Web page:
Every planet is different, but usually in the early phases of geoengineering you're looking at a lot of volcanic work. Helps enrich the soil, warms the climate, creates bigger landmasses. If you bring your own minerals and molecular precursors — standard supplies for most terraforming operations — you can seed every eruption and tweak the atmosphere pretty quickly. Even so, there are going to be days when the air is shit and you've got to wear a mask. Especially if you're working near the magma fields, the way Avi and I were that month.

"I want to go to a planet where I don't have to build a new climate just to survive," Avi said, sitting down suddenly on a porous rock that had probably been a 900-degree liquid last week. "I'm going to apply for a transfer as soon as I'm old enough."


It was a refrain with him, as was my grunt in response. What was I supposed to say? A lot of people want to leave, but that doesn't mean they'll do it.

When our summer shift ended, we checked into the North Continent Engineering Center and got our credits for the school year. Avi was still talking about how this was his last shift on hellmouth duty


I watched data streaming across monitors in the sensor room, wondering whether the researchers could see something there that told them I'd spent ten weeks shoveling metallic shavings into a southern rift injector. I wanted to be a line of code, something measurable in the ecosystem.

Avi followed me out of the Center, reading aloud from some travel brochure he'd pulled onto his school-issue tuner. Flipping the nearly-transparent panel over, he angled it so I could see a single image centered there: A strange landscape, flat and green, bisected by an incredibly narrow river, upon which was balanced an incredibly narrow freight ship. It was some relatively small satellite of a gas giant with quirky gravity.

"It's called Paradisa Falls," Avi said. "Notice the air isn't full of fucking sulphuric acid? Everybody on that boat is getting laid, too. Guaranteed."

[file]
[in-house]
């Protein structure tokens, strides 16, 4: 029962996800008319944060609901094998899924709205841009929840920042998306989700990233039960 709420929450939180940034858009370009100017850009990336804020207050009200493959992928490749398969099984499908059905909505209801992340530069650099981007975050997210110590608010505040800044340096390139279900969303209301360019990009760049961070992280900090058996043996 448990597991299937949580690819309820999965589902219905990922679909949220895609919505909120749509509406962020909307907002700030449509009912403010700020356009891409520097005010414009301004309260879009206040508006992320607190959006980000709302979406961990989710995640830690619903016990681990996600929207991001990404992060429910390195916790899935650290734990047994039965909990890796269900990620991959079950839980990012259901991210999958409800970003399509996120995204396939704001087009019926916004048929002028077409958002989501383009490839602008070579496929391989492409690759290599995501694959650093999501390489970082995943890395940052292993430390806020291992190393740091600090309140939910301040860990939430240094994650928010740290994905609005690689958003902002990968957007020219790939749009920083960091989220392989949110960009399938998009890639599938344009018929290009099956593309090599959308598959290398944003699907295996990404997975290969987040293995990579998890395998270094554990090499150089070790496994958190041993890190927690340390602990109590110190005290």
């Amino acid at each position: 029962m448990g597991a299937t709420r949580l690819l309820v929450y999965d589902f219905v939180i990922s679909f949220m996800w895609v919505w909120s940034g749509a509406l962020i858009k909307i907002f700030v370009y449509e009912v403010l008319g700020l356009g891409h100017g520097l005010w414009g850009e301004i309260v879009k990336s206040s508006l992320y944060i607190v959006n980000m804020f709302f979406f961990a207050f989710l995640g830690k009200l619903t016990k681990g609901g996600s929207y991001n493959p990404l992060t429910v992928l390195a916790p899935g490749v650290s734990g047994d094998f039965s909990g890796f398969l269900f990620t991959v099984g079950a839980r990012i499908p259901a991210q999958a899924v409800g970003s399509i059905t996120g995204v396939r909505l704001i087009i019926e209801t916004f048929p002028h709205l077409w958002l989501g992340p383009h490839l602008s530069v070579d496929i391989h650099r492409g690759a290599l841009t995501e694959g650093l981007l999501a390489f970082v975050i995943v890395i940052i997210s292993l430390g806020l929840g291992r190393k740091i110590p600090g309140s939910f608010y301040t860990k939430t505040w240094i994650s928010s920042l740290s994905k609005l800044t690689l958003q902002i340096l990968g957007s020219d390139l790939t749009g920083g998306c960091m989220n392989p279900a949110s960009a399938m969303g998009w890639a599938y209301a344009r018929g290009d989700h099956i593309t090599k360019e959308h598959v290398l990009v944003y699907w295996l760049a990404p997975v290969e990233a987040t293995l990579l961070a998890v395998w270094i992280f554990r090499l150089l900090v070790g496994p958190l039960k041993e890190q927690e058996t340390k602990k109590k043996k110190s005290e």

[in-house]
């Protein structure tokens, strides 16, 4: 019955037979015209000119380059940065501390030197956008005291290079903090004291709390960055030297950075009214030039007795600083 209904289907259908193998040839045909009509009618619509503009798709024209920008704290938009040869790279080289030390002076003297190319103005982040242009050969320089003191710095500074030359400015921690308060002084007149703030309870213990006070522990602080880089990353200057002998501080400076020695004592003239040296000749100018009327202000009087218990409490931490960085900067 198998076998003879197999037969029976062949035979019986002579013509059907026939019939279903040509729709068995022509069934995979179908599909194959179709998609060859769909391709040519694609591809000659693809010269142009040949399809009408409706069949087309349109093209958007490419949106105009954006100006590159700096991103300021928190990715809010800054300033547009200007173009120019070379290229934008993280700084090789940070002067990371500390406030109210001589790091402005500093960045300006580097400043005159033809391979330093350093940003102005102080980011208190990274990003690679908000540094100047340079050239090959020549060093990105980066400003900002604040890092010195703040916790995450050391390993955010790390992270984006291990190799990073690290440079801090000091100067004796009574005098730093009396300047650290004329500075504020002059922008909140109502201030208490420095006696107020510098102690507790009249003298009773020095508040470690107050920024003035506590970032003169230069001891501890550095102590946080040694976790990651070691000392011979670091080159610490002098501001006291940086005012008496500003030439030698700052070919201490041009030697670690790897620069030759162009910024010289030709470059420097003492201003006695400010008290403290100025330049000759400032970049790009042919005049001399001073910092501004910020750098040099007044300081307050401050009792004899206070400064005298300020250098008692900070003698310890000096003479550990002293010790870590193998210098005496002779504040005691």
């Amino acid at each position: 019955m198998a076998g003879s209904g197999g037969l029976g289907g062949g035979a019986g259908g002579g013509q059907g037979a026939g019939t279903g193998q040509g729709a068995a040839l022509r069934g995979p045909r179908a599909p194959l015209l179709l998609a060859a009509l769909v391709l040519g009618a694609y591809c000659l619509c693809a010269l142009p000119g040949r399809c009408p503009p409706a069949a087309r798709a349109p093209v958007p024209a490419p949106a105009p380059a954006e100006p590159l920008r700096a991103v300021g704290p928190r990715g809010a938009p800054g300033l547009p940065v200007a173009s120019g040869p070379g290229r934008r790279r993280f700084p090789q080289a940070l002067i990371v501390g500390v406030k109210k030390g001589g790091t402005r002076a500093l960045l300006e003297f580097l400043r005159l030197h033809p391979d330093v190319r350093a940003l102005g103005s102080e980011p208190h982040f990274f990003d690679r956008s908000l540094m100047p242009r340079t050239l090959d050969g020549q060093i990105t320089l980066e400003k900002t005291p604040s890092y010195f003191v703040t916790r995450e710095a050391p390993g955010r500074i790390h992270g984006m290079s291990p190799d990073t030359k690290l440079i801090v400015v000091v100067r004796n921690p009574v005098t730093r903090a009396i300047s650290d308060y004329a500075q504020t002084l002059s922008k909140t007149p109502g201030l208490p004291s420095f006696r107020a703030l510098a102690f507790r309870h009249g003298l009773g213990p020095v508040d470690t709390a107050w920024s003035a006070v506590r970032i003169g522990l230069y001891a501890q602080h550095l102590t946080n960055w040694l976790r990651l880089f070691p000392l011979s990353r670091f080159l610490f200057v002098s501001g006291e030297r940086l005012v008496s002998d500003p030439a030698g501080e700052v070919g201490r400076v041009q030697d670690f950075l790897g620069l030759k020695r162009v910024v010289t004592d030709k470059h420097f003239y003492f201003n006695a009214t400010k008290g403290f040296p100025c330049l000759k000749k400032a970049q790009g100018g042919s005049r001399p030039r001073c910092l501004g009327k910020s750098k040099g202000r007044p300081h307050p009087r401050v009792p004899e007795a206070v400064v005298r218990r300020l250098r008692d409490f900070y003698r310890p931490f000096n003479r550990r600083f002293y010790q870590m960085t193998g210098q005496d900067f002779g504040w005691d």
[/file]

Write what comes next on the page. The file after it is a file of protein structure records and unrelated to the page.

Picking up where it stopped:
I made a weird face and he grinned, then repeated himself: "Guaranteed."

That fall, I designed my first injector and I liked it.

I didn't see much of Avi after that summer at the equator. We ran into each other once, in the halls, and he told me he was already working part-time in the Telepresence Corps, mapping his nervous system onto the morphology of a landbreaker robot, using its massive body to break up the polar ice. With lasers, his landbreaker unburied the glacier-locked fjords, while Avi saved every spare credit for that trip he was always about to take to Paradisa Falls.

You never really know what people mean when they say they want to get out. Are they actually making a plan, or just complaining? And would their lives really be any better on a super-narrow boat plying the clean waters of a finished planet? Maybe the air smelled awful in a different way when you had all that greenery and blue sky. Maybe it made people's faces swell up and blocked their lungs.


Besides, even if Avi left, it's not like he was going to traipse around getting laid all day in that nice clean climate. He'd be working in the engine room, just like me, just like everybody back home.

* * *

The art that inspired my flash fiction today is by concept designer and illustrator Thomas Crausaz. You can see more of his work on his website. (Spotted on Concept Ships.)

Want to read more Tales of Terraforming? Here are some previous stories:

The City Stood Up
The Art of Pirate Geoengineering
The Pleistocene Reenactment Society
I am sorry you have to live in the time of terraforming and not in the spring that follows